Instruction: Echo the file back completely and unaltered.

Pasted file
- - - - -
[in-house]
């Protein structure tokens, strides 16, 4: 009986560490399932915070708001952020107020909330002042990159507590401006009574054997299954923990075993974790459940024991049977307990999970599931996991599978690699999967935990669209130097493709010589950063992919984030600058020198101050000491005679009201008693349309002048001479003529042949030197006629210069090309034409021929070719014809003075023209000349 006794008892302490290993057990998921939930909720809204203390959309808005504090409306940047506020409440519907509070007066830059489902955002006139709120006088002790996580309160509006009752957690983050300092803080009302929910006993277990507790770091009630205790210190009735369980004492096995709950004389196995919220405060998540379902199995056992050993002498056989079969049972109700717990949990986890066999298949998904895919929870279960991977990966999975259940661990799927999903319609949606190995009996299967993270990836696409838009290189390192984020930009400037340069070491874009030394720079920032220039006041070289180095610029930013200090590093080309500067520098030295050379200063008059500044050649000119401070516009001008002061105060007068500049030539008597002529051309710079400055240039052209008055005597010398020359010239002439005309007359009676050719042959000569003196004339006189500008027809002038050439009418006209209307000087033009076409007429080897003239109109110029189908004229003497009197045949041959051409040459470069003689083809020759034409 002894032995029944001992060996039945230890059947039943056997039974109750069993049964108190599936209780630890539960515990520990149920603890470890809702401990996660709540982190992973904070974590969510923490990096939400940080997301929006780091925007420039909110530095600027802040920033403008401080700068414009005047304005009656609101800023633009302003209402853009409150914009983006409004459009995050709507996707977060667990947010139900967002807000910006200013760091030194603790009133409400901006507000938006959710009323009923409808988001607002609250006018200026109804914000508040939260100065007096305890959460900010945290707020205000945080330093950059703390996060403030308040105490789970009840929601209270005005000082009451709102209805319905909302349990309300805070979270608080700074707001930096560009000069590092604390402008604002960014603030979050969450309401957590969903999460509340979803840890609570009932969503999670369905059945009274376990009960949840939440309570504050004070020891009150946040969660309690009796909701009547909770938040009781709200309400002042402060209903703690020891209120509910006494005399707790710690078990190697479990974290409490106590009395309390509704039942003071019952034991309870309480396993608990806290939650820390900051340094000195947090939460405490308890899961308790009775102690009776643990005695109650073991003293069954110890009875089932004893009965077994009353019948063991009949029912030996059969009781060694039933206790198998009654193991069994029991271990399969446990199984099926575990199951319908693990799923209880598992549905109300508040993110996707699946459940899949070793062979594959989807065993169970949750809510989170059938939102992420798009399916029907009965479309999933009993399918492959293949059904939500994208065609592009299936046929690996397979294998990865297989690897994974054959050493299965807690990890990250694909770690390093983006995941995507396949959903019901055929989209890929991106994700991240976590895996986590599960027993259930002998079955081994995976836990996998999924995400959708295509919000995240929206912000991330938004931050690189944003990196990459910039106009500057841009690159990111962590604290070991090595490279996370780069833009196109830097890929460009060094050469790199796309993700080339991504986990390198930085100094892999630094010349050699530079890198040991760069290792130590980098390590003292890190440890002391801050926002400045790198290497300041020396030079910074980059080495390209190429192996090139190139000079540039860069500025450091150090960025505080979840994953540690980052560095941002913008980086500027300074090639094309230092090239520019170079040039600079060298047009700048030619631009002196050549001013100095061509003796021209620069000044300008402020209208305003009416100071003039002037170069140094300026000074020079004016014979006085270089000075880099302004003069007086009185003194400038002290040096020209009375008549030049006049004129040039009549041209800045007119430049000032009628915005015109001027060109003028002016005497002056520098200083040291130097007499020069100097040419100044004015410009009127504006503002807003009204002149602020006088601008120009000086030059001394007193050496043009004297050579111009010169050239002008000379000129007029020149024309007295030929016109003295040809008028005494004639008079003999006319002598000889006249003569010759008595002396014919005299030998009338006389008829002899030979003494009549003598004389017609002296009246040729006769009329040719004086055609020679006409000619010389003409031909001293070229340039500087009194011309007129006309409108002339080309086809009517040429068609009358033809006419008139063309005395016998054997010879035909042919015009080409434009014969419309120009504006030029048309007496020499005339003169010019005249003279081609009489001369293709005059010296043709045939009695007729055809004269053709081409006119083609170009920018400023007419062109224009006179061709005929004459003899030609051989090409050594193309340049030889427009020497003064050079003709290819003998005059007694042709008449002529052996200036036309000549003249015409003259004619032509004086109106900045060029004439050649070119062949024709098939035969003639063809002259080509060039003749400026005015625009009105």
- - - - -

[in-house]
């Protein structure tokens, strides 16, 4: 009986560490399932915070708001952020107020909330002042990159507590401006009574054997299954923990075993974790459940024991049977307990999970599931996991599978690699999967935990669209130097493709010589950063992919984030600058020198101050000491005679009201008693349309002048001479003529042949030197006629210069090309034409021929070719014809003075023209000349 006794008892302490290993057990998921939930909720809204203390959309808005504090409306940047506020409440519907509070007066830059489902955002006139709120006088002790996580309160509006009752957690983050300092803080009302929910006993277990507790770091009630205790210190009735369980004492096995709950004389196995919220405060998540379902199995056992050993002498056989079969049972109700717990949990986890066999298949998904895919929870279960991977990966999975259940661990799927999903319609949606190995009996299967993270990836696409838009290189390192984020930009400037340069070491874009030394720079920032220039006041070289180095610029930013200090590093080309500067520098030295050379200063008059500044050649000119401070516009001008002061105060007068500049030539008597002529051309710079400055240039052209008055005597010398020359010239002439005309007359009676050719042959000569003196004339006189500008027809002038050439009418006209209307000087033009076409007429080897003239109109110029189908004229003497009197045949041959051409040459470069003689083809020759034409 002894032995029944001992060996039945230890059947039943056997039974109750069993049964108190599936209780630890539960515990520990149920603890470890809702401990996660709540982190992973904070974590969510923490990096939400940080997301929006780091925007420039909110530095600027802040920033403008401080700068414009005047304005009656609101800023633009302003209402853009409150914009983006409004459009995050709507996707977060667990947010139900967002807000910006200013760091030194603790009133409400901006507000938006959710009323009923409808988001607002609250006018200026109804914000508040939260100065007096305890959460900010945290707020205000945080330093950059703390996060403030308040105490789970009840929601209270005005000082009451709102209805319905909302349990309300805070979270608080700074707001930096560009000069590092604390402008604002960014603030979050969450309401957590969903999460509340979803840890609570009932969503999670369905059945009274376990009960949840939440309570504050004070020891009150946040969660309690009796909701009547909770938040009781709200309400002042402060209903703690020891209120509910006494005399707790710690078990190697479990974290409490106590009395309390509704039942003071019952034991309870309480396993608990806290939650820390900051340094000195947090939460405490308890899961308790009775102690009776643990005695109650073991003293069954110890009875089932004893009965077994009353019948063991009949029912030996059969009781060694039933206790198998009654193991069994029991271990399969446990199984099926575990199951319908693990799923209880598992549905109300508040993110996707699946459940899949070793062979594959989807065993169970949750809510989170059938939102992420798009399916029907009965479309999933009993399918492959293949059904939500994208065609592009299936046929690996397979294998990865297989690897994974054959050493299965807690990890990250694909770690390093983006995941995507396949959903019901055929989209890929991106994700991240976590895996986590599960027993259930002998079955081994995976836990996998999924995400959708295509919000995240929206912000991330938004931050690189944003990196990459910039106009500057841009690159990111962590604290070991090595490279996370780069833009196109830097890929460009060094050469790199796309993700080339991504986990390198930085100094892999630094010349050699530079890198040991760069290792130590980098390590003292890190440890002391801050926002400045790198290497300041020396030079910074980059080495390209190429192996090139190139000079540039860069500025450091150090960025505080979840994953540690980052560095941002913008980086500027300074090639094309230092090239520019170079040039600079060298047009700048030619631009002196050549001013100095061509003796021209620069000044300008402020209208305003009416100071003039002037170069140094300026000074020079004016014979006085270089000075880099302004003069007086009185003194400038002290040096020209009375008549030049006049004129040039009549041209800045007119430049000032009628915005015109001027060109003028002016005497002056520098200083040291130097007499020069100097040419100044004015410009009127504006503002807003009204002149602020006088601008120009000086030059001394007193050496043009004297050579111009010169050239002008000379000129007029020149024309007295030929016109003295040809008028005494004639008079003999006319002598000889006249003569010759008595002396014919005299030998009338006389008829002899030979003494009549003598004389017609002296009246040729006769009329040719004086055609020679006409000619010389003409031909001293070229340039500087009194011309007129006309409108002339080309086809009517040429068609009358033809006419008139063309005395016998054997010879035909042919015009080409434009014969419309120009504006030029048309007496020499005339003169010019005249003279081609009489001369293709005059010296043709045939009695007729055809004269053709081409006119083609170009920018400023007419062109224009006179061709005929004459003899030609051989090409050594193309340049030889427009020497003064050079003709290819003998005059007694042709008449002529052996200036036309000549003249015409003259004619032509004086109106900045060029004439050649070119062949024709098939035969003639063809002259080509060039003749400026005015625009009105």